Vince McMahon, 24/7: WWE announces the launch of new online networkWritten by Jeff McGinnis | | email@example.com
The first announcement came in the fall of 2011. After years of rumors and speculation, it was finally happening — World Wrestling Entertainment (WWE) would be launching its own television channel, the WWE Network. A combination of classic footage and new programming, the network would be a fan’s dream come true. It was proclaimed the channel would be up and running on April 1, 2012, to coincide with the company’s flagship event WrestleMania XXVIII.
Of course, that date came and went. And for the following years, the Network became WWE’s Great White Whale — always off in the distance, promised but not delivered. Now, finally, the whale has been harpooned and is being brought into harbor, though it looks totally different than what was originally promised.
In a press conference on January 8, Vince McMahon and a slew of WWE wrestlers and representatives announced that the WWE Network would formally launch on February 24 in the United States, expanding to other parts of the world in late 2014 and early 2015. In lieu of an actual cable channel, the Network would now be a subscription video service offered for $9.99 a month — kind of a Netflix for the wrestling set.
The fact that some version of a WWE-branded channel would finally arrive came as welcome news to fans and wrestling journalists, who had spent over two years feeling skeptical that anything of the sort would ever actually get off the ground.
“I think they just kept saying it, [so] you knew something had to happen eventually, in some form,” said Dave Meltzer, writer of the Wrestling Observer Newsletter. “Obviously, the form that it turned out is completely different from the original idea. I mean, it’s like, so different. But it’s probably the best option, even though it certainly wasn’t the option they envisioned.”
The Network, which will come available on a slew of services — everything from PlayStation 3 and Xbox 360 to mobile phones — will launch with a ton of available content from the very beginning, from original series and reality shows to “over 1,500 hours” of classic content. But the biggest draw for many is the inclusion of every live pay-per-view WWE produces — including WrestleMania, which can cost upwards of $59.99 via traditional means — all for that basic $9.99 per-month fee.
“To me, what was carrying the network was the idea of getting the pay-per-views at a cheap price. And that’s going to be interesting,” Meltzer said. “But it’s not just the pay-per-views, you get a lot of other content, too.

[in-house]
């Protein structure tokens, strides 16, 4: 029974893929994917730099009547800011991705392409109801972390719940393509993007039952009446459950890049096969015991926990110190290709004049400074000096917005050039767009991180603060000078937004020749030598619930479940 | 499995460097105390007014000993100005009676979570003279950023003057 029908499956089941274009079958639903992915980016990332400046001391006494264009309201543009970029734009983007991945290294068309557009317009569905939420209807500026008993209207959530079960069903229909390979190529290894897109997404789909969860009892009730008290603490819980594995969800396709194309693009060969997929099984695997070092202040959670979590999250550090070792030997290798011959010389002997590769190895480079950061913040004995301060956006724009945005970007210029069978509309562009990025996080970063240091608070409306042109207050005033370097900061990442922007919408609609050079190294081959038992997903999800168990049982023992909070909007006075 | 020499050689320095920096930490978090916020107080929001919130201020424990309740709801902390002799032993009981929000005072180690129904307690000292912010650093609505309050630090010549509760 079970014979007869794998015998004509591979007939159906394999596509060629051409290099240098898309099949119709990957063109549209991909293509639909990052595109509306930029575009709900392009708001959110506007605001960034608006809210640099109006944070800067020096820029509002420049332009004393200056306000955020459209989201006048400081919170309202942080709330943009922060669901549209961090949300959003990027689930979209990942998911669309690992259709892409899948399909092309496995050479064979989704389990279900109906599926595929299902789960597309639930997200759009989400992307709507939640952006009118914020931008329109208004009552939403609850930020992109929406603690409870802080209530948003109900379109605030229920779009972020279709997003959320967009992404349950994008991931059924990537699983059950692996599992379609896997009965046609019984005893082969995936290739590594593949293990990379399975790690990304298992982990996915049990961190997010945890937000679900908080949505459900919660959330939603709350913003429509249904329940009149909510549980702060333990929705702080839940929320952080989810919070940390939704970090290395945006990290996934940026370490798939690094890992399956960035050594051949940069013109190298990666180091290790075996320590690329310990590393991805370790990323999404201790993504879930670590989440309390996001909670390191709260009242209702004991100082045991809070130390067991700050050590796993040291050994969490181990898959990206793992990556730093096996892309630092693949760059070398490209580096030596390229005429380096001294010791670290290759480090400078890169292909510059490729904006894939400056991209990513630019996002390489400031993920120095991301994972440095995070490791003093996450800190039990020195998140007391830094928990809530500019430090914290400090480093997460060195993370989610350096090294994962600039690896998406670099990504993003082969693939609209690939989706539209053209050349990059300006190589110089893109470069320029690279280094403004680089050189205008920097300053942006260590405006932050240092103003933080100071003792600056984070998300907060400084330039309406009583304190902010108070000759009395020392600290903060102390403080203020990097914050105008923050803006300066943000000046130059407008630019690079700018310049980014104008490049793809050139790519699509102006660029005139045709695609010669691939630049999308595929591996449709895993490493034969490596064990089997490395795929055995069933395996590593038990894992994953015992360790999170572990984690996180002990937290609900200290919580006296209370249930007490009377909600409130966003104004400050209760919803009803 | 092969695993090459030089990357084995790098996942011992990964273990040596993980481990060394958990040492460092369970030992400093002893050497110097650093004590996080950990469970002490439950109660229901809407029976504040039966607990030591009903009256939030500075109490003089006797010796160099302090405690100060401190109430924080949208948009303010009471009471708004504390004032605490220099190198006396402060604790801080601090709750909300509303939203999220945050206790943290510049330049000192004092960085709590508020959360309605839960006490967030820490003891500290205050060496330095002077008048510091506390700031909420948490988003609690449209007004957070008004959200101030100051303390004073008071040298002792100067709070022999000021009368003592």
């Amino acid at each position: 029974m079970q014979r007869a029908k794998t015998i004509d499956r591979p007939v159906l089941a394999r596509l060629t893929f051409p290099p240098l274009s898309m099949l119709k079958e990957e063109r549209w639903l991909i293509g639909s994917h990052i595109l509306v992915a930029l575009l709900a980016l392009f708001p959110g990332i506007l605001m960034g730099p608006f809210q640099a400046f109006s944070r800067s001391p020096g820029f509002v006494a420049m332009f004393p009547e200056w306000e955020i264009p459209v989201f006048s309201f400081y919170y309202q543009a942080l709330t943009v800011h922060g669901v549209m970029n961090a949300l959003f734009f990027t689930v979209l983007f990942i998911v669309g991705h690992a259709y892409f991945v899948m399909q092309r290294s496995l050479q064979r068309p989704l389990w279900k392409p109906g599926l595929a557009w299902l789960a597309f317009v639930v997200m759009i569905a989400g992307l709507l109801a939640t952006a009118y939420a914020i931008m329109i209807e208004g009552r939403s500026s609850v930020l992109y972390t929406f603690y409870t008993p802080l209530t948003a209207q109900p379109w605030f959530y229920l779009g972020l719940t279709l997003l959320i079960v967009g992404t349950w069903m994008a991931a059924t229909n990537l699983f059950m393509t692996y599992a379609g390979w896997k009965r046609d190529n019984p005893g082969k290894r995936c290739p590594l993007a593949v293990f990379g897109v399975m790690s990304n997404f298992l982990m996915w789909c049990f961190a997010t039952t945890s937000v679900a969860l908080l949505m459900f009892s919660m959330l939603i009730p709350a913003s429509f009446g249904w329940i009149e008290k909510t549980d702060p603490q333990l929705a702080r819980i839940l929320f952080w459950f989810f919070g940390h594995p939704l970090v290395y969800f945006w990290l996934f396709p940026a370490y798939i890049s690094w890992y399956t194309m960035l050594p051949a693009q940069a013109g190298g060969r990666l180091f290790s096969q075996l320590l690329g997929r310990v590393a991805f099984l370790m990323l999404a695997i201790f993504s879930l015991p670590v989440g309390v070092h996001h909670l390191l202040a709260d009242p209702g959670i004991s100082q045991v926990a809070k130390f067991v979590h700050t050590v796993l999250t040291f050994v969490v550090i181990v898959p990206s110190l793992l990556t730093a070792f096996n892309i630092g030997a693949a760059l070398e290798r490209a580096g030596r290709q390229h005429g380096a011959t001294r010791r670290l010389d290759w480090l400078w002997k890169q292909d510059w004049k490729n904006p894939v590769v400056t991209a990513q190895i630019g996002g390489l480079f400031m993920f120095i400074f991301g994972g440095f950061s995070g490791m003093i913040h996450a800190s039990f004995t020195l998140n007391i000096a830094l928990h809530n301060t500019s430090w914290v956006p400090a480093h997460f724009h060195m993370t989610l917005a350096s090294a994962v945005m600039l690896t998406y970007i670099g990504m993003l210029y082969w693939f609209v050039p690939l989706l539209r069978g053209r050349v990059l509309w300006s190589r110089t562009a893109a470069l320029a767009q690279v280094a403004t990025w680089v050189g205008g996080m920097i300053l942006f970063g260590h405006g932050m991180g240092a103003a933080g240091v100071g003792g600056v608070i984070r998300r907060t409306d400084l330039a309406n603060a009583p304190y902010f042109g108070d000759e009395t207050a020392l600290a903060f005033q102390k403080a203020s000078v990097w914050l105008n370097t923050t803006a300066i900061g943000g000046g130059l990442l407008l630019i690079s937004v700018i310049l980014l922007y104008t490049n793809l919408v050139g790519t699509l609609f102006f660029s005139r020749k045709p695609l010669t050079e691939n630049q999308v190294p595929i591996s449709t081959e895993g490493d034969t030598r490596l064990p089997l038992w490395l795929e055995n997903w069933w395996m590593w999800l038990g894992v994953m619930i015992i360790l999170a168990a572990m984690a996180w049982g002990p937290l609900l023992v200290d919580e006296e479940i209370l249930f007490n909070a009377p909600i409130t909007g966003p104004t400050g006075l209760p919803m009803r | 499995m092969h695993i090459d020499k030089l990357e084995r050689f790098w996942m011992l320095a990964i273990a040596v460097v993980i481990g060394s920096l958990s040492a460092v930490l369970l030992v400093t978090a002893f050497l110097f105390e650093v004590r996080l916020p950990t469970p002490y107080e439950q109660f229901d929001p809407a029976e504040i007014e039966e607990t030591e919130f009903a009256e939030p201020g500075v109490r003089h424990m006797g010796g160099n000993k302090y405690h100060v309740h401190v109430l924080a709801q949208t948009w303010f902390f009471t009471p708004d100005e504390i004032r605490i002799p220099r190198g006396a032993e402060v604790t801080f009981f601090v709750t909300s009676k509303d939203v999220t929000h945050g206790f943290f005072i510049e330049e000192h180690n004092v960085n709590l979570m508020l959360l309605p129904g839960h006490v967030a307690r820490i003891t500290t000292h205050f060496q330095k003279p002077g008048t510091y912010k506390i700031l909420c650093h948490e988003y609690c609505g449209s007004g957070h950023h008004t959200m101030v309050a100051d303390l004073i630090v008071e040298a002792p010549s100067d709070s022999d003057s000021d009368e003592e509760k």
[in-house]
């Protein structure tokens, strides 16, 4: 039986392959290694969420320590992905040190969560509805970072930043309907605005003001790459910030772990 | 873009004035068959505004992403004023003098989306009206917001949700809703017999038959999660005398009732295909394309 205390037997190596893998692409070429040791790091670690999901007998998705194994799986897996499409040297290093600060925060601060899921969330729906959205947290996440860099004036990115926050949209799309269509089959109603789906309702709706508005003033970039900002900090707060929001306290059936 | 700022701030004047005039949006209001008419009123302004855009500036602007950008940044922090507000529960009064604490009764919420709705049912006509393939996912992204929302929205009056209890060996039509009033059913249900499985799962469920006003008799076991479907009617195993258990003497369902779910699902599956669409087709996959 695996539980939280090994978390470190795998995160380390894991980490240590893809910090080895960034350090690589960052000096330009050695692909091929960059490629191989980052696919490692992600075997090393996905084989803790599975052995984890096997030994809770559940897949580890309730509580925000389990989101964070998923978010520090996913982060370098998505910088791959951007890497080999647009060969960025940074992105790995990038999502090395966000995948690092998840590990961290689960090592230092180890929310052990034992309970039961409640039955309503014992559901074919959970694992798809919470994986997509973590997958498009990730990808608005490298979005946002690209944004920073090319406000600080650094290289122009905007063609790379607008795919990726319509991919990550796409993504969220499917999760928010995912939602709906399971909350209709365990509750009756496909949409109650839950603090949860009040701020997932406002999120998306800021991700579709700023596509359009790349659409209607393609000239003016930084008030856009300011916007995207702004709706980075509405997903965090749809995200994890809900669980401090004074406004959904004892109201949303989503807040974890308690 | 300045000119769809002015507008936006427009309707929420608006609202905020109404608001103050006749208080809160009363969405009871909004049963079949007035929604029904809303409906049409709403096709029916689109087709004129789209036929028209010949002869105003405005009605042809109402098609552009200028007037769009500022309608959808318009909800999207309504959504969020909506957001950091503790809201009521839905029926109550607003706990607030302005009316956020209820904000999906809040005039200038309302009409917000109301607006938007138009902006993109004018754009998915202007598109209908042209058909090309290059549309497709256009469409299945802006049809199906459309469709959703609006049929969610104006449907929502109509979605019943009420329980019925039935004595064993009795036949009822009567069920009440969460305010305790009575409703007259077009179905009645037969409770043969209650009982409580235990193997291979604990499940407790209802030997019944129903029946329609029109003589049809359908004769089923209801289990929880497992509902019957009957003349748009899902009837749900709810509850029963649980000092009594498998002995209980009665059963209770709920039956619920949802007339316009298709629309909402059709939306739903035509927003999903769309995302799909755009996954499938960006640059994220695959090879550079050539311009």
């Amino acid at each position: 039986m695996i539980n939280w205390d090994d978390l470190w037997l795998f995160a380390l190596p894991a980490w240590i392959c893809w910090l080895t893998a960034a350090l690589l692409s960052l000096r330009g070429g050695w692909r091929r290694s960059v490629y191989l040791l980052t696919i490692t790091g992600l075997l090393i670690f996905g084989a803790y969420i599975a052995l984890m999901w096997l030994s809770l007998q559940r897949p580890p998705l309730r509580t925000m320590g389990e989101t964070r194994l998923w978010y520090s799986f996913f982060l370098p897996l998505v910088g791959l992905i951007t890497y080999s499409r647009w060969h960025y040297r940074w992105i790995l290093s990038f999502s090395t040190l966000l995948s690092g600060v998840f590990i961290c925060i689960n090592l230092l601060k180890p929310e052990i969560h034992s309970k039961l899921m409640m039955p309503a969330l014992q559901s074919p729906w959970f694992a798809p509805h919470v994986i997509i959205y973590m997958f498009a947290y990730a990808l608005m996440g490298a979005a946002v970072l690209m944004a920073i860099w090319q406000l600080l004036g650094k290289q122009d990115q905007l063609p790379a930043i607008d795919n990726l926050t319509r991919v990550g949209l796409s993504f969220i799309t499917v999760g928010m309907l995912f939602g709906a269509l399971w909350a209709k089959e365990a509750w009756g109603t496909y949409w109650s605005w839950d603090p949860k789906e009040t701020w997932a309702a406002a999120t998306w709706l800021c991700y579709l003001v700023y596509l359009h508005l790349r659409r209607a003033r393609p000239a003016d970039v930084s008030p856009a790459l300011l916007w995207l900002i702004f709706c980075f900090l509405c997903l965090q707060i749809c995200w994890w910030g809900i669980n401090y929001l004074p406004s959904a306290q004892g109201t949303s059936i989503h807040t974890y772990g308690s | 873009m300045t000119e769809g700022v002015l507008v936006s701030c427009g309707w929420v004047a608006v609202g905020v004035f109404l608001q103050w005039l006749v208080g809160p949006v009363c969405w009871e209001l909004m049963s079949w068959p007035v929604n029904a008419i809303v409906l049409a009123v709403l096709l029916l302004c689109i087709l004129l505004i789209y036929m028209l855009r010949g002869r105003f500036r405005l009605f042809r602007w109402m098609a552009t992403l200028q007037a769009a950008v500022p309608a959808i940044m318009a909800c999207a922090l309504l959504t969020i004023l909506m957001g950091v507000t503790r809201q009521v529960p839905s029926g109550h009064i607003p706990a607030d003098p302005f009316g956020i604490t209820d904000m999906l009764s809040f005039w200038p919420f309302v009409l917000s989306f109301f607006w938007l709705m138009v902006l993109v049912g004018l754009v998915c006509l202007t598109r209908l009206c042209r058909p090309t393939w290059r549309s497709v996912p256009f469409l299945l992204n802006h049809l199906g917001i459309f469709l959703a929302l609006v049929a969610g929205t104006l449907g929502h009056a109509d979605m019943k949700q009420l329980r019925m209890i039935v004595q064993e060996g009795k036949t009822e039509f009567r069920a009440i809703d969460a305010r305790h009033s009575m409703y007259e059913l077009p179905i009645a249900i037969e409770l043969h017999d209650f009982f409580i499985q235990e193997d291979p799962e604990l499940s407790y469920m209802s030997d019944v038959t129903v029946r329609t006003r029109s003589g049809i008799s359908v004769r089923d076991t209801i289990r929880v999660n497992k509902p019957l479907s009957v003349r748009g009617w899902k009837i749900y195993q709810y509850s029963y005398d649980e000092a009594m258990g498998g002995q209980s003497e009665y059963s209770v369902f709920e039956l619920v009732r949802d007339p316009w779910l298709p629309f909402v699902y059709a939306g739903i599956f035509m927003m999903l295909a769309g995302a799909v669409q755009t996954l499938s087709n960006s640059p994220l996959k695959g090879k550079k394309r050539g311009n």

“It’s a cheap buy, that’s the key. It’s a cheap buy and they need a lot more volume. If their price was higher, they would need a lot less people, but the idea is they figure they can get a lot more people by going with a cheap price. And we’ll see.”
The introduction of the service does not come without risks, though. Given how much of WWE’s annual revenue comes from pay-per-view and DVD sales, it seems an interesting move to launch a network that offers all of that footage at a fraction of the cost.
“They’re basically spelling the beginning of the end for both of those revenue streams,” Meltzer noted. “They’ve both been falling over the years, so this is a new way. That’s one of the things as far as the cost of this.
“You’re going to have this transition period,” he continued. “I think they’ll make more money gross … than they would have with pay-per-view. But if you factor in all the costs involved, we’ll find out. It’s going to be very interesting, how it’s going to work in 2015. Because in 2014, they’ve kind of conceded that it’s not going to be so successful, financially. It’s not going to be a big hit immediately. But they’re expecting by 2015 — and of course, in 2015, that’s when they expand to all the different countries.”
The sudden shift in WWE’s business model may not be without repercussions, though. Cable providers get a big cut of the pay-per-view revenues and may not take kindly to WWE offering a service which essentially undercuts the value of their own product. DirecTV has already issued a statement suggesting they may drop WWE pay-per-views entirely. Meltzer doubts it will go that far. But still, he noted that whatever “slam dunk” hyperbole the analysts might be peddling, the success of the WWE Network is far from a sure thing.
“It may be successful, and I think there’s a good chance it will be successful when it becomes worldwide. But even then, I don’t see where the ‘slam dunk’ comes in other than people — it’s like, if you’re a wrestling fan, it’s a great deal, because it’s only $9.99 and you get a lot of content. I mean, it really is, it’s a super deal. But I don’t know that as a business — I mean, it could be successful, but I don’t know where the guarantee comes in.”
Tags: Dave Meltzer writer of the Wrestling Observer Newsletter, Netflix, PlayStation 3, Vince McMahon, World Wrestling Entertainment (WWE), WrestleMania, WrestleMania XXVIII, WWE Network, WWE wrestlers, WWE's Great White Whale, Xbox 360